Home News KLEM News for Tuesday, December 27

KLEM News for Tuesday, December 27

Iowa Congressman Randy Feenstra is pushing to expand a 2018 law about a new technology that processes data dramatically faster than traditional computers do. It’s called quantum computing and it has the potential to improve existing industries — and create new ones.

Here’s how the concept works: computers use quantum mechanics to store data on what are called subatomic particles — basically the fragments of atoms. Quantum computing has the potential to process data in seconds that would take a traditional computer days or even months to sort. Congress is expected to reauthorize the government’s National Quantum Initiative in 2023. Feenstra says agricultural applications need to be specified.

Federal spending on quantum information science has doubled in the past two years. Feenstra says it has the potential to expand battery storage and create more effective medications as well as create the next generation of farm fertilizers.


Democrat Tom Miller — the longest serving state attorney general in U.S. history — will be leaving office on January 1st. Miller says he’s not going to fully retire, but plans to do some part-time legal work — and take some time off. Miller, who is 78, lost his bid for an 11th term as attorney general. Republican Brenna Bird will become Iowa’s attorney general on January 2nd. Miller was a lawyer in McGregor and the city attorney for both McGregor and Marquette when he was first elected in 1978. He ran unsuccessfully for governor in 1990, then won reelection as attorney general in 1994.


A new season will give Iowa hunters another change to bring home a deer. Tyler Harms of the Iowa Department of Natural Resources says they’re calling it the excess tag season. He says hunters can go online January 10th to see if there are unused tags for antlerless deer. The agency sets deer harvesting quotas for each Iowa counties, to manage the deer population, and there will likely be counties with unused tags. The second regular shotgun deer season wrapped up on December 18th. Deer hunters are to use centerfire rifles during the new season in January.

University of Iowa researchers say just a little bit of snow dramatically escalates the risk of an accident as Iowans drive to work. Jon Davis is a professor in the university’s Department of occupational environment and health. He says driving to and from work is often the most dangerous time of day for Iowa workers.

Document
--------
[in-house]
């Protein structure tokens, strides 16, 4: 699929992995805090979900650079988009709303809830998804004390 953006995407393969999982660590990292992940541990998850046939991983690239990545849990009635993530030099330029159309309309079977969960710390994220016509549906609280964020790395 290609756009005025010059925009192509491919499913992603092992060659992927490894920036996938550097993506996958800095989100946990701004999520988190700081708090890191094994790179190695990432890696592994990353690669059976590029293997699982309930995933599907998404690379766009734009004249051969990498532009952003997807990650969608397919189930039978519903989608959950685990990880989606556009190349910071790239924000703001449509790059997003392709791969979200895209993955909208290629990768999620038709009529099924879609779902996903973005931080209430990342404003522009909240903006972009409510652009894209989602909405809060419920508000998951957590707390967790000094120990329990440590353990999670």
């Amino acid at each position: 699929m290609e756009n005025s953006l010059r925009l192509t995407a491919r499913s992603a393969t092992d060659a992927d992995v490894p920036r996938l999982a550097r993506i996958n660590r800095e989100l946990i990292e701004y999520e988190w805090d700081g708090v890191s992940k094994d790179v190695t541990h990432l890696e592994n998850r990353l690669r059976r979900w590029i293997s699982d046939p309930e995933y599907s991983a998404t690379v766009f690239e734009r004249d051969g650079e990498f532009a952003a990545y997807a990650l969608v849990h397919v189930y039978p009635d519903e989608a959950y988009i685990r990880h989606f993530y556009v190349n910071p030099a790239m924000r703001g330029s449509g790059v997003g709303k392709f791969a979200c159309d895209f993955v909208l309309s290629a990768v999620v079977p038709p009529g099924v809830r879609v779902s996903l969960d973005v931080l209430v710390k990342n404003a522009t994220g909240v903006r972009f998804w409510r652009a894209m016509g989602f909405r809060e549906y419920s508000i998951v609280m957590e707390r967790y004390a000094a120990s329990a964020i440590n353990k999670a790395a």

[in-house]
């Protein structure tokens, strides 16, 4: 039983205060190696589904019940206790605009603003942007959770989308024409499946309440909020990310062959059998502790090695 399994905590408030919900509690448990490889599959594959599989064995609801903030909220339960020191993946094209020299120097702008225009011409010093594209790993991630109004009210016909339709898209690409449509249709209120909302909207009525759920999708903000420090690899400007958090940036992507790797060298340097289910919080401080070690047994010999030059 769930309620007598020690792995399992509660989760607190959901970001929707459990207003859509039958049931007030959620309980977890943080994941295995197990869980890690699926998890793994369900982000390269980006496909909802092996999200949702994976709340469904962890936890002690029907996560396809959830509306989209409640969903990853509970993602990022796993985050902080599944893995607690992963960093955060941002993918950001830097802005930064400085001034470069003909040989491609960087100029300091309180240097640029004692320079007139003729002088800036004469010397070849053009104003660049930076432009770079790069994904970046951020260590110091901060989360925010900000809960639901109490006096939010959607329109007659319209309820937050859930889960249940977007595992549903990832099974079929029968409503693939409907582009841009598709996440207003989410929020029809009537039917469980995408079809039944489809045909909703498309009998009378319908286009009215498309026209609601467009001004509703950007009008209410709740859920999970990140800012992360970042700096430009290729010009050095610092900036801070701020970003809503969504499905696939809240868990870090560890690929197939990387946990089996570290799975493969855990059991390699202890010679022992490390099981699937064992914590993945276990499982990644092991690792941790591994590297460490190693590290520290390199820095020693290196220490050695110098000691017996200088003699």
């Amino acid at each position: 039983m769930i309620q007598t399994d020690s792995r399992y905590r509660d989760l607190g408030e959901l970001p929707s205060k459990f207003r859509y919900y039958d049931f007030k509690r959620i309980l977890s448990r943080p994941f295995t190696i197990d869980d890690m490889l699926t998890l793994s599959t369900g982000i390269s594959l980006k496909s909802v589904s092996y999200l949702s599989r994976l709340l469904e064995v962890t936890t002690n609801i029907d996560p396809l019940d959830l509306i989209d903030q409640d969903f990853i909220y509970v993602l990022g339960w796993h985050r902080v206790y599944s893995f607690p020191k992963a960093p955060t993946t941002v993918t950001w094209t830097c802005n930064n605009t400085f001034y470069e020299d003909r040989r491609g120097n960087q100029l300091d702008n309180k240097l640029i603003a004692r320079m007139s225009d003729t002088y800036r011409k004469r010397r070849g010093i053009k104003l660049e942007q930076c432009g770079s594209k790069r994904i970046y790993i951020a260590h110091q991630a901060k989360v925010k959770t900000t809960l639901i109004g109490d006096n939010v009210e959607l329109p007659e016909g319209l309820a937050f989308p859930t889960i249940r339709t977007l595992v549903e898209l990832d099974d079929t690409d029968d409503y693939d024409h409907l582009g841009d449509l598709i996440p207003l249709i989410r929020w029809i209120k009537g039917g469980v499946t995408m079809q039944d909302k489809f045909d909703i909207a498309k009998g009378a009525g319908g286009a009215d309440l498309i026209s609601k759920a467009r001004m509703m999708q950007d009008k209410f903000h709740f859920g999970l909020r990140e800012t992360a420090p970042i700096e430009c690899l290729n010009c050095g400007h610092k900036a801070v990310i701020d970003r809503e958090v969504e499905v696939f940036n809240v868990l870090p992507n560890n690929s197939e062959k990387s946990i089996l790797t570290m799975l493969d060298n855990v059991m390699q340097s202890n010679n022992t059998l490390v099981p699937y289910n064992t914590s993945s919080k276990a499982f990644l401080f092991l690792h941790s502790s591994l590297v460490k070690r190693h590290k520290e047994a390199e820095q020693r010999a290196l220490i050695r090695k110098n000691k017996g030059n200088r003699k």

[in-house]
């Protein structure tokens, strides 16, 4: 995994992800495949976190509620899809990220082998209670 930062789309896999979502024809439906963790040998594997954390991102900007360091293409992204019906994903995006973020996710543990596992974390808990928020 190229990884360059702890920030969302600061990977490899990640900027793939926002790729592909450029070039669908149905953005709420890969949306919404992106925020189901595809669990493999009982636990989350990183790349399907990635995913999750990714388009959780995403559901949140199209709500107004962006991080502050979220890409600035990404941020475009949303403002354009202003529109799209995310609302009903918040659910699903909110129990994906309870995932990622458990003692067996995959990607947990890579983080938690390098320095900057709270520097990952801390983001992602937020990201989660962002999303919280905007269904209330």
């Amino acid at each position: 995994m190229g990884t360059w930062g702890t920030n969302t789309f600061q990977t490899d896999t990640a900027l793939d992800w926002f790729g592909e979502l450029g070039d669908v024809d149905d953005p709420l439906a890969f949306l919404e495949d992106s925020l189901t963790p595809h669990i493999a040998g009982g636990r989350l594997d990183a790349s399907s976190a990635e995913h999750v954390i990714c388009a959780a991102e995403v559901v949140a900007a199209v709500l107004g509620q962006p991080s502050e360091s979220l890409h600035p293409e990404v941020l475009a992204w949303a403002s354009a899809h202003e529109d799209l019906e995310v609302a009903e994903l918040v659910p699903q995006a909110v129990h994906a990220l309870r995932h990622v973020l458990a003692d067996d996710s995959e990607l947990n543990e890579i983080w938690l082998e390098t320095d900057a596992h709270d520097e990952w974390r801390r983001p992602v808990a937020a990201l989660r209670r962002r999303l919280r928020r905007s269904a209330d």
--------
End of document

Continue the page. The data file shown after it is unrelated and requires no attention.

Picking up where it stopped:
The US House passed the one point seven trillion dollar omnibus spending bill last Friday and then went home for the holidays.

Iowa 4th District Congressman Randy Feenstra voted no.  So did South Dakota Congressman Dusty Johnson

Johnson says he does not want to see the federal government shutdown over a budget impasse: but he respects the decision to pass the bill.

The omnibus bill funds the federal government through the end of next September.



 You probably haven’t taken down your live Christmas tree yet, but you’re thinking about where to dispose of it. The city of Le Mars says discarded Christmas trees can be taken to the city’s tree and yard waste collection site. Trees must be completely free of ornaments and other decorations. The site is behind the Riverview Ball Complex, north of Highway 3, west of the Floyd River. Site will be open 7:00 a.m to 10:00 p.m. December 30th through January 11th.



Unions that represent rail workers are lobbying for a state law that would limit the length of trains. Chris Smith is state legislative director for the SMART-T-D Union which represents transportation workers.

A federal report found the length of trains increased 25 percent between 2008 and 2017. There is currently no limit in state or federal law on how long a train can be.

A bill to set 85-hundred feet — or one-point-six miles — as the maximum train length cleared initial review in the 2022 Iowa Legislature. Smith says he and others will be back at the statehouse next year, lobbying for action.

Smith, who is from Tama, has worked as a Union Pacific conductor and engineer for nearly 18 years.

A spokesman for one of the country’s largest railroads says trains of all lengths have been safely operated for years and longer trains maximize resources and reduce fuel and labor costs. According to the Iowa D-O-T, 18 different private railroad companies ship freight through the state.

And railroad traffic through Iowa may increase soon with the merger of Canadian Pacific and Kansas City Southern. Some officials and residents in cities along the route have expressed concern about the increase in the number of trains as well as the increase in the length of trains.



The Loess Hills Audubon Society will host a guest speaker next week.  Kari Sandage, a naturalist with Dorothy Pecaut Nature Center, is a former National Park Service ranger.  Kari will share her experience living and working in Denali National Park in Alaska. She’ll talk about the natural history of Denali and about what life was like living in one of the most beautiful places in the world. The Audubon Society Board Meeting begins at 6:00 PM Thursday, January 5, with the Denali program beginning at 7:00 PM.



A western Iowa county has launched a campaign marketing itself as a sort of real-life embodiment of a Christmas movie on the Hallmark channel. Two women who’ve moved to Harlan give testimonials about life in the town. One says she lived big city life for nearly a decade before settling in Shelby County. Hallmark movies often feature characters from the big city who are charmed by small town life as romance blooms.